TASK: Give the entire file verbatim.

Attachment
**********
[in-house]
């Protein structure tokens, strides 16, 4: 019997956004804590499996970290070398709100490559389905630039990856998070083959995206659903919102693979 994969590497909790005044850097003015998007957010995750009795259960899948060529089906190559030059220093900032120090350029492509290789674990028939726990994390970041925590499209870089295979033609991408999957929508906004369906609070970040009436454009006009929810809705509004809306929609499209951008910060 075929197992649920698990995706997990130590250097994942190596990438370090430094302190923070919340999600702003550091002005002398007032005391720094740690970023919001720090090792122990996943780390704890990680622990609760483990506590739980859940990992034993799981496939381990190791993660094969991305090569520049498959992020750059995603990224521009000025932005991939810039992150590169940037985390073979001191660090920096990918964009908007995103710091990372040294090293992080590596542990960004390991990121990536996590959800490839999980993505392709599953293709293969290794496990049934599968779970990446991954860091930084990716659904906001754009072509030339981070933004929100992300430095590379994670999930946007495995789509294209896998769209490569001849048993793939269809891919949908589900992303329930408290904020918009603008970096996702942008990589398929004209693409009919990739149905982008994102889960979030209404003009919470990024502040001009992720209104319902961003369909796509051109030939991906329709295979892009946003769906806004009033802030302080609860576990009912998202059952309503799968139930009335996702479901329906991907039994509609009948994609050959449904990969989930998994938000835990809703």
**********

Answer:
[in-house]
């Protein structure tokens, strides 16, 4: 019997956004804590499996970290070398709100490559389905630039990856998070083959995206659903919102693979 994969590497909790005044850097003015998007957010995750009795259960899948060529089906190559030059220093900032120090350029492509290789674990028939726990994390970041925590499209870089295979033609991408999957929508906004369906609070970040009436454009006009929810809705509004809306929609499209951008910060 075929197992649920698990995706997990130590250097994942190596990438370090430094302190923070919340999600702003550091002005002398007032005391720094740690970023919001720090090792122990996943780390704890990680622990609760483990506590739980859940990992034993799981496939381990190791993660094969991305090569520049498959992020750059995603990224521009000025932005991939810039992150590169940037985390073979001191660090920096990918964009908007995103710091990372040294090293992080590596542990960004390991990121990536996590959800490839999980993505392709599953293709293969290794496990049934599968779970990446991954860091930084990716659904906001754009072509030339981070933004929100992300430095590379994670999930946007495995789509294209896998769209490569001849048993793939269809891919949908589900992303329930408290904020918009603008970096996702942008990589398929004209693409009919990739149905982008994102889960979030209404003009919470990024502040001009992720209104319902961003369909796509051109030939991906329709295979892009946003769906806004009033802030302080609860576990009912998202059952309503799968139930009335996702479901329906991907039994509609009948994609050959449904990969989930998994938000835990809703």